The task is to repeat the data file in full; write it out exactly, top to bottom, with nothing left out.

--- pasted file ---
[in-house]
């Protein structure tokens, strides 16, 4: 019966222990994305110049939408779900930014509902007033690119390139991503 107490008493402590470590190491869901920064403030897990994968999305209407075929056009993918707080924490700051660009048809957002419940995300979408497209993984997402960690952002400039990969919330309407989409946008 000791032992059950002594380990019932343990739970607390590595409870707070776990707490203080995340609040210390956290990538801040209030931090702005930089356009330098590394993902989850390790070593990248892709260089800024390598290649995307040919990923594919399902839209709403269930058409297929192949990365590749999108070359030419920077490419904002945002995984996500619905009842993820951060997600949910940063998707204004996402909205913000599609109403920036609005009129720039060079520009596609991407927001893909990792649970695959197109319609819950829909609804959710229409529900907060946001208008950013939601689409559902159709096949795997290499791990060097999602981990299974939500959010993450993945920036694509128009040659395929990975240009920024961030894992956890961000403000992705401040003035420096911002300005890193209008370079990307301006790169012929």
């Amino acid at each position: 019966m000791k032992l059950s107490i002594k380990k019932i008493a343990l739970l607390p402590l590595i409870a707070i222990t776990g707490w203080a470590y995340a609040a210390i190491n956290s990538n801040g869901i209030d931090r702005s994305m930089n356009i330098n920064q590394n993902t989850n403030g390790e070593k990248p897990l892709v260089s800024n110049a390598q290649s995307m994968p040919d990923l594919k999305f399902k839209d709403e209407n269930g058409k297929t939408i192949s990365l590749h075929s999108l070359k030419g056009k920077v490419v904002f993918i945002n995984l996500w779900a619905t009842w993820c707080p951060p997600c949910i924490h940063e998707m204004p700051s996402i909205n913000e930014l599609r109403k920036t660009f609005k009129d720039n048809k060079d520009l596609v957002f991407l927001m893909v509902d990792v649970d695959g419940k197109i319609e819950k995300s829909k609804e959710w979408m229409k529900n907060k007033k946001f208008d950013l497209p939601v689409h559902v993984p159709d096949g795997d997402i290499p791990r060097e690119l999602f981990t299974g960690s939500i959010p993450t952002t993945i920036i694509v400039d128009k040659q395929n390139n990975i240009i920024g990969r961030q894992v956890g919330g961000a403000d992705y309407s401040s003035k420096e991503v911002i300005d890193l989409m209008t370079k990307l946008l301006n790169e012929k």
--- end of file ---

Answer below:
[in-house]
């Protein structure tokens, strides 16, 4: 019966222990994305110049939408779900930014509902007033690119390139991503 107490008493402590470590190491869901920064403030897990994968999305209407075929056009993918707080924490700051660009048809957002419940995300979408497209993984997402960690952002400039990969919330309407989409946008 000791032992059950002594380990019932343990739970607390590595409870707070776990707490203080995340609040210390956290990538801040209030931090702005930089356009330098590394993902989850390790070593990248892709260089800024390598290649995307040919990923594919399902839209709403269930058409297929192949990365590749999108070359030419920077490419904002945002995984996500619905009842993820951060997600949910940063998707204004996402909205913000599609109403920036609005009129720039060079520009596609991407927001893909990792649970695959197109319609819950829909609804959710229409529900907060946001208008950013939601689409559902159709096949795997290499791990060097999602981990299974939500959010993450993945920036694509128009040659395929990975240009920024961030894992956890961000403000992705401040003035420096911002300005890193209008370079990307301006790169012929």
């Amino acid at each position: 019966m000791k032992l059950s107490i002594k380990k019932i008493a343990l739970l607390p402590l590595i409870a707070i222990t776990g707490w203080a470590y995340a609040a210390i190491n956290s990538n801040g869901i209030d931090r702005s994305m930089n356009i330098n920064q590394n993902t989850n403030g390790e070593k990248p897990l892709v260089s800024n110049a390598q290649s995307m994968p040919d990923l594919k999305f399902k839209d709403e209407n269930g058409k297929t939408i192949s990365l590749h075929s999108l070359k030419g056009k920077v490419v904002f993918i945002n995984l996500w779900a619905t009842w993820c707080p951060p997600c949910i924490h940063e998707m204004p700051s996402i909205n913000e930014l599609r109403k920036t660009f609005k009129d720039n048809k060079d520009l596609v957002f991407l927001m893909v509902d990792v649970d695959g419940k197109i319609e819950k995300s829909k609804e959710w979408m229409k529900n907060k007033k946001f208008d950013l497209p939601v689409h559902v993984p159709d096949g795997d997402i290499p791990r060097e690119l999602f981990t299974g960690s939500i959010p993450t952002t993945i920036i694509v400039d128009k040659q395929n390139n990975i240009i920024g990969r961030q894992v956890g919330g961000a403000d992705y309407s401040s003035k420096e991503v911002i300005d890193l989409m209008t370079k990307l946008l301006n790169e012929k």